Trimming the Nails of your Cat is an integral part of Cat Care as well as helps your Cat to maintain a Healthy Lifestyle. Yet; through their scratching behaviour, Cats are able to keep their Claws sharp and healthy.
However; as your Cat(s) grows older, they normally become less active. Therefore; if the Nails of the Cat are not trimmed periodically, then the Nails can curl under and grow into the paw pads thereby causing swelling and infections.
So, it is still important to keep an eye on the Cat’s Nails periodically to prevent causing swelling and infections due to overgrowth of the Nails. Moreover; for the Cat Parent(s), sharp Nails can cause a lot of damage to your property (especially Furniture).
As such, it is necessary for the Cats to have their Nails trimmed once every 10 days or 2 weeks. Also, it is important to make sure that your Cat is accustomed to handling before trimming its Nails.
Kittens will quickly get accustomed to your handling and Nail Trimming much quicker than the Adult Cats. The Nail Trimming can get complicated, if the Cat has had negative experiences in the past. Regardless, never rush and be patient.
It may look daunting to trim the Nails of your Cat but to begin with Trimming your Cat’s Nail, you require:
- Clippers or Trimmers
- Styptic Pen
After you purchase a suitable Cat Nail trimmer, we strongly suggest you to practice using the Nail Trimmers on Dry Spaghetti (in order get the feel of how they cut).
You can use a simple Human Nail Clippers for trimming tiny Kitten Nails. But, you will need a proper Cat Nail trimmer for Older Kittens and Adult Cats. There are a few Types of Cat Nail trimmers available at Pet Supply Stores and Veterinarian’s Office.
Due to their ease of use, several Cat Parent(s) including myself prefer to use the Scissors-style/ Spring-hinge Nail trimmers while others prefer to use a Guillotine-like Blade.
Depending on your Cat, it may take some trial and error to learn which type best suited for you and your Cat.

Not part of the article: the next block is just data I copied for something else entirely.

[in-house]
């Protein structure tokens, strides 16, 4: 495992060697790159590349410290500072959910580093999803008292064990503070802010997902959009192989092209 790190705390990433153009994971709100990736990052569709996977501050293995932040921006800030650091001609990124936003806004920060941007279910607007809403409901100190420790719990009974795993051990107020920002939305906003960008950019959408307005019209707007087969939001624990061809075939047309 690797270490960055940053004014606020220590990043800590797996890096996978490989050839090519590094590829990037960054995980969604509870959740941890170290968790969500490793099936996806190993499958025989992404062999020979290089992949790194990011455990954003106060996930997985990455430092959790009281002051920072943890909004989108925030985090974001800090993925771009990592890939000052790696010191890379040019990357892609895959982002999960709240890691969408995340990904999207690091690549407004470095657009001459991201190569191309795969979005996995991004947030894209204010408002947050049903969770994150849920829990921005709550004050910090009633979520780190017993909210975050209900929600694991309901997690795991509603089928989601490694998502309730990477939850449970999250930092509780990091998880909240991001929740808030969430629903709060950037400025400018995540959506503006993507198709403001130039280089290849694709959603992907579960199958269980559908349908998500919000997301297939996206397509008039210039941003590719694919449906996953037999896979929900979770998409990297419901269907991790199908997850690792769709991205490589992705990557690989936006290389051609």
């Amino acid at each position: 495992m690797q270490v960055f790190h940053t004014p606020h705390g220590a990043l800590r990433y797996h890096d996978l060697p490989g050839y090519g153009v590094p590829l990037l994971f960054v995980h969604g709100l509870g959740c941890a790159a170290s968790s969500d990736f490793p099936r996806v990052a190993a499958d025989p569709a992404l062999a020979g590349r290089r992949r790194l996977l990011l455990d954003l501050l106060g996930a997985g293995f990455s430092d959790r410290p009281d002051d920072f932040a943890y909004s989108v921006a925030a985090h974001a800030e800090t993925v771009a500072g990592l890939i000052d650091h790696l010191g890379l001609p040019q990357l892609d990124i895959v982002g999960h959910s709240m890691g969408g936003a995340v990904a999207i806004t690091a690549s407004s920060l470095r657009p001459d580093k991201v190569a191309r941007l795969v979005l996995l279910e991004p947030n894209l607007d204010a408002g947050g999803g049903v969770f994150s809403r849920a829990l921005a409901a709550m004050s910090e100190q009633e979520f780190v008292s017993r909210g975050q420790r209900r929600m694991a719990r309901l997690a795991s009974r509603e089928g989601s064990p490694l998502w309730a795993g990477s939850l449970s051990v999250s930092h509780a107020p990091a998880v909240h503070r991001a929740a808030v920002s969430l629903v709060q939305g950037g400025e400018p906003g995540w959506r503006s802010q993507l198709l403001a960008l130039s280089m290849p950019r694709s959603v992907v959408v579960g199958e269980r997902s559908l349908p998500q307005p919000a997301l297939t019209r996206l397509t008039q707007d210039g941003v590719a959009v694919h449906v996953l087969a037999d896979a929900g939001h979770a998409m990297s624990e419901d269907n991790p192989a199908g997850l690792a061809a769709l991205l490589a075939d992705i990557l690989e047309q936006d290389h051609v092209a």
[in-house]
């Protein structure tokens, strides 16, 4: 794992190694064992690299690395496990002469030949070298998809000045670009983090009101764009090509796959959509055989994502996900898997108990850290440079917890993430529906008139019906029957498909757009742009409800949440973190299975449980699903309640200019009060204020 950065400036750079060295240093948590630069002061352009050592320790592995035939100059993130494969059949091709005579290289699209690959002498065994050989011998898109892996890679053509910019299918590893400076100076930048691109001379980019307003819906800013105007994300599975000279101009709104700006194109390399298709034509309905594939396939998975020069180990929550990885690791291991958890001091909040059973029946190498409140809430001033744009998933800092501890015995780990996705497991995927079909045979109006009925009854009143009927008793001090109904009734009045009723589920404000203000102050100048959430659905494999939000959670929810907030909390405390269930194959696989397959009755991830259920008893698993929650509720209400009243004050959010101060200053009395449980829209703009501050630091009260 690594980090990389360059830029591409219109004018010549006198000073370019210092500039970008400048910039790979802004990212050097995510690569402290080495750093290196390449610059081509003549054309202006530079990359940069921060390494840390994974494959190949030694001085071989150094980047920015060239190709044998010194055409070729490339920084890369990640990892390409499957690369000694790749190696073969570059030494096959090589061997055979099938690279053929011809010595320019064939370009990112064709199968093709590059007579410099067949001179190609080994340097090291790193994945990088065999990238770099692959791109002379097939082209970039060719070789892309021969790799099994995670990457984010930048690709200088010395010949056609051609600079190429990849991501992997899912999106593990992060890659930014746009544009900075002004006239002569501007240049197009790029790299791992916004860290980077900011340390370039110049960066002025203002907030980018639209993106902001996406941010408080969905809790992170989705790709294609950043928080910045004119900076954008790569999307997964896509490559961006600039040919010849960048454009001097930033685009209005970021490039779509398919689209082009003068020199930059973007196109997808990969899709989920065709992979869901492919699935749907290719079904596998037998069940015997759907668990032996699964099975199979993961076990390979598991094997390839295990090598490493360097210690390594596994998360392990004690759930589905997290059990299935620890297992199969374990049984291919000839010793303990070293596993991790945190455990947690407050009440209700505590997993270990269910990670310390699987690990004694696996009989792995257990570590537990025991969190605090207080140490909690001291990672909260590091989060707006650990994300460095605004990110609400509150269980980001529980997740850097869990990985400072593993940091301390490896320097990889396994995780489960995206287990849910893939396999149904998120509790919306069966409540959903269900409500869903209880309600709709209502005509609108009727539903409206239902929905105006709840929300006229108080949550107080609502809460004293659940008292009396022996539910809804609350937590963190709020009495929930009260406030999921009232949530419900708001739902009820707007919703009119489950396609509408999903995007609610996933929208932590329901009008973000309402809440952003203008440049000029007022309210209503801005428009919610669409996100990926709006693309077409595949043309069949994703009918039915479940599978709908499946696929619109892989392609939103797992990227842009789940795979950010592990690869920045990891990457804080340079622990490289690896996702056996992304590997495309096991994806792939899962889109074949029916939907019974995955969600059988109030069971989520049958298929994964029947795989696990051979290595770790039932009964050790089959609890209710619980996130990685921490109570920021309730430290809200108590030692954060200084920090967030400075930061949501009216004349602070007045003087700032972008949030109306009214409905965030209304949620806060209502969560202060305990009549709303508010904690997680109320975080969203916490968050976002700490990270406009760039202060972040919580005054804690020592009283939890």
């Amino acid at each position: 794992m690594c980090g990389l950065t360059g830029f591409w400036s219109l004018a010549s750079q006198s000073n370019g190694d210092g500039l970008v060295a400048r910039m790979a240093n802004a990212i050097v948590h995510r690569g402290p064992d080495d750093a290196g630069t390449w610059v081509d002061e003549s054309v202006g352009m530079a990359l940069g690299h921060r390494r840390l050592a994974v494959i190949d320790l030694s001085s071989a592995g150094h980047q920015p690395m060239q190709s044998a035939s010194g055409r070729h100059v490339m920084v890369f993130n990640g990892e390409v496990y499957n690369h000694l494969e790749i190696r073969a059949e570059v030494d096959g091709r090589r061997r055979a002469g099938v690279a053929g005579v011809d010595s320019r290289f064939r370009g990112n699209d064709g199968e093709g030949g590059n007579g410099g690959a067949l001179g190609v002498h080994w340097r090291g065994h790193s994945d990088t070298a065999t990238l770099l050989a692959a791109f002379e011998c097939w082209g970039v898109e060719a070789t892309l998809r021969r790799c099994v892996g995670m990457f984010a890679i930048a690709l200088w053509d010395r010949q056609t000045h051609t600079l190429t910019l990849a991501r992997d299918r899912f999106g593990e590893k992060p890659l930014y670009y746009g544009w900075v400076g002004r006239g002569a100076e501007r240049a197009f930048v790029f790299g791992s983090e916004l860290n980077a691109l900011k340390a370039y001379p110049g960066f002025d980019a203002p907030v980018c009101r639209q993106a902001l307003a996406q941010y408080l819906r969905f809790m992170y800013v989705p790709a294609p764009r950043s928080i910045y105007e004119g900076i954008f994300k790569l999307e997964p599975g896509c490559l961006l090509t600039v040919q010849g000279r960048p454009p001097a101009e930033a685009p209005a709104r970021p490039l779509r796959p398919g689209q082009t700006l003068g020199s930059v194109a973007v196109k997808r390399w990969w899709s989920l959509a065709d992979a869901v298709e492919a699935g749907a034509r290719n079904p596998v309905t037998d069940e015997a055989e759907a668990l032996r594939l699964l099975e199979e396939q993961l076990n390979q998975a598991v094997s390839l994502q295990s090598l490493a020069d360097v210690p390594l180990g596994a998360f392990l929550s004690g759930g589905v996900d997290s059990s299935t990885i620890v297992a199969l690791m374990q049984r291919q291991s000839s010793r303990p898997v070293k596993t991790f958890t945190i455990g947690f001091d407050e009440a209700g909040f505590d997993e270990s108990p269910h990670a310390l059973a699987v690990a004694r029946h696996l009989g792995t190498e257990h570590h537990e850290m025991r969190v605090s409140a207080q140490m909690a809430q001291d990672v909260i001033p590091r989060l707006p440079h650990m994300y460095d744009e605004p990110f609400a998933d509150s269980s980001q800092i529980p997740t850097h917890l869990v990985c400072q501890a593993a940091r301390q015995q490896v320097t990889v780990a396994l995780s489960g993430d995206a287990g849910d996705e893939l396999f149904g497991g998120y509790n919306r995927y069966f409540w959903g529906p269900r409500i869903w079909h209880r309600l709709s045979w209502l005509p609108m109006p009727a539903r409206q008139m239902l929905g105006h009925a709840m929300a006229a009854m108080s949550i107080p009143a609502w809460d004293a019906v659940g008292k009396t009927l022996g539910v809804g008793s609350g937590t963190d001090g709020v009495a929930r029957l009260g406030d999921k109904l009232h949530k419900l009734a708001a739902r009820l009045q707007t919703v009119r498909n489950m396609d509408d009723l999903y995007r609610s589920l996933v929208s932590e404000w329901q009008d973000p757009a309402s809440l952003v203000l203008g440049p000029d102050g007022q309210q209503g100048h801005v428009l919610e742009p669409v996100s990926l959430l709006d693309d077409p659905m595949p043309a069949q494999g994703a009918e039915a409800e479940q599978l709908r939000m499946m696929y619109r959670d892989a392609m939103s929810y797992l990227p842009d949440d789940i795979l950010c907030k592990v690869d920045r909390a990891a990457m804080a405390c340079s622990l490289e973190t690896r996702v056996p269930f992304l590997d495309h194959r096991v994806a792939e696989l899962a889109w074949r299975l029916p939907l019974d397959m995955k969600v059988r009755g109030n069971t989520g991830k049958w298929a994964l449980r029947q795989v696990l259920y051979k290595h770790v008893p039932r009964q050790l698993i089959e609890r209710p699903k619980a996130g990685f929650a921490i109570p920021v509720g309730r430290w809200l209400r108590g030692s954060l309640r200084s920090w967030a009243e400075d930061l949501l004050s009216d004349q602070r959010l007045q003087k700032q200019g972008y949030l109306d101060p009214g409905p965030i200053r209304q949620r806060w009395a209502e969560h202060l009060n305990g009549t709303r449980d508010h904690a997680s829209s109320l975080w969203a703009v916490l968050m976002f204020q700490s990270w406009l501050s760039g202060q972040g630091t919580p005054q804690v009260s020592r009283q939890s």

To have a comfortable Nail Care Session, follow the simple guidelines to minimize the stress for your Cat as well as prevent bites and scratches to you:
- After your Cat feels relaxed, find a quiet spot or a quite room where you can comfortably sit your Cat on your Lap and to avoid unwanted distractions, make sure for your Cat that there isn’t any birds, animals and (or) actions nearby
- Use a towel or blanket on your Lap to catch the cut Nails and prevent your Cat’s Nails from digging into your Lap
- Pick one paw to start
- Apply gentle pressure to the top of the foot and cushion-like pad underneath which will cause your Cat to extend its claws
- Use high-quality sharp Cat Nail Trimmer/ Scissor to cut off the white tip of each Nail but just before the point where it begins to curl
- Only when your Cat feels not anxious or agitated, then move on and repeat the process on the next paw
- Try to keep your Cat from jumping off your Lap and praise your Cat by offering a Grain Free Cat Food Reward
Things NEVER to do:
- Cut the pink part of a Cat’s Nail, called “the Quick” which is where the nerves and blood vessels are. Please NEVER cut this sensitive area!
- Trying to trim all of your Cat’s Claws at the same time otherwise your Cat will feel Stressed or Frightened
- Raise your voice or punish your Cat as that can create more Stress or Scary Feeling which will then create a negative feeling for your Cat
- Rush as you may accidentally cut into “The Quick”
- Declaw your Cat as this inhumane surgery involves amputating the end of a Cat’s toes and every like-minded Cat Parent(s) are strongly against Declawing
If you do accidentally cut into “The Quick” which is the pink area and if bleeding happens, apply some styptic powder to stop the bleeding and this is can be purchased from a Pet Supply Store or ask your Veterinarian to provide you with one.
Again, if the bleeding does not stop; immediately seek the help of a Veterinarian.
Verdict: By carefully following the aforementioned guidelines; you and your Cat should be able to handle a Nail Care session without facing much difficulty.
Please bear in mind while trimming your Cat’s Nails to avoid “The Quick”, a vein that runs into the Cat’s Nail and this pink area can be seen through the Nail.
It is always better to be cautious and cut less of the Nail rather than risk cutting this sensitive area of the Cat’s Nail.
Furthermore; in order to maintain healthy Nails, provide your Cat with appropriate Scratching Posts.
If you are uncomfortable with trimming your Cat’s Nails, then kindly consult with your Veterinarian for further advice.
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